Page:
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So I have a cover-flow style image carousel populated by a query like

SELECT foo FROM `imageTable` ORDER BY RAND() LIMIT 0, 12;

My client would like to add to this a set of permanent images. Due to the way the results are used it would be very handy if I could make those records part of my original query.

I tried

SELECT foo FROM `imageTable` WHERE `id` = 'x' OR `id` = 'y' 
  OR `id` IS NOT NULL ORDER BY RAND() LIMIT 0, 12;

I was hoping the records with the ids would necessarily be in the result set but nope the RAND() shuffles the whole set.

So my question is whether any single query could provide the x permanent records and then y random records?

// EDIT WITH REVISED QUERY USING Adrian Serafin's answer:

(SELECT * FROM `imageTable` ORDER BY RAND() LIMIT 0, 6)
UNION
(SELECT * FROM `imageTable`  WHERE `id` = 'foo' OR `id` = 'bar' OR `id` = 'baz')
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3 Answers 3

up vote 4 down vote accepted

You can try union command in sql.

select random
  union
select choosed
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1  
Thank you for the reply! That works great! Thanks for teaching me new one! –  jerrygarciuh Jan 18 '11 at 20:25

You might try a union...

(SELECT foo FROM imageTable WHERE id not in ( 'x','y') ORDER BY RAND() LIMIT 0, 12; )
UNION
(SELECT foo FROM imageTable WHERE id in ('x','y')
ORDER BY a LIMIT 10;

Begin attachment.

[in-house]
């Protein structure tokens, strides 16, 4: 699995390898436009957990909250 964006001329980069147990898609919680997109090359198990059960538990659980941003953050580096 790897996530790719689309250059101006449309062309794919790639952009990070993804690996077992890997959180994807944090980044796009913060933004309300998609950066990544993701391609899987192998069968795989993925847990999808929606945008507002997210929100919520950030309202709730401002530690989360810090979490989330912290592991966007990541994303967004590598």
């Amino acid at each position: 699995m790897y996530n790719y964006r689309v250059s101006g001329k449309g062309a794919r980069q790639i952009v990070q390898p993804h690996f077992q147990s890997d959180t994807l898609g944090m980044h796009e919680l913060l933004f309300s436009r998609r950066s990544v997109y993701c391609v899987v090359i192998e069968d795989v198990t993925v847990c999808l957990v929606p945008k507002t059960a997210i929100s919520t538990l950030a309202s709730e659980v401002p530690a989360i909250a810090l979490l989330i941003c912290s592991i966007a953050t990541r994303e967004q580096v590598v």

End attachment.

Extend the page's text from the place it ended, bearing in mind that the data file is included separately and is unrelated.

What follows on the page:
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Thanks John! I hadn't know about using in ('x','y') like that either so I learned tow new tricks. Thanks! –  jerrygarciuh Jan 18 '11 at 20:30

Union them together, but prevent X and Y from showing more than once You can also use IN instead of multiple OR statements to be more concise.

SELECT foo FROM (
    SELECT foo FROM `imageTable`
    WHERE id NOT IN ('x','y','z')
    ORDER BY RAND() LIMIT 0, 9    # reduce by 3
) A
UNION ALL
SELECT foo FROM (
    SELECT foo FROM `imageTable`
    WHERE id IN ('x','y','z')
) B
ORDER BY RAND()    # order again so that x,y,z are anywhere in the set
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Thanks! Adding the NOT IN is an excellent suggestion! –  jerrygarciuh Jan 18 '11 at 20:37
    
I was under the impression that simply using UNION instead of UNION ALL would eliminate duplicates from the results. Now, if that's true, I'm not sure whether that elimination happens before or after LIMIT 10 is applied to the random query, which might cause a problem... –  Dan J Jan 18 '11 at 20:40

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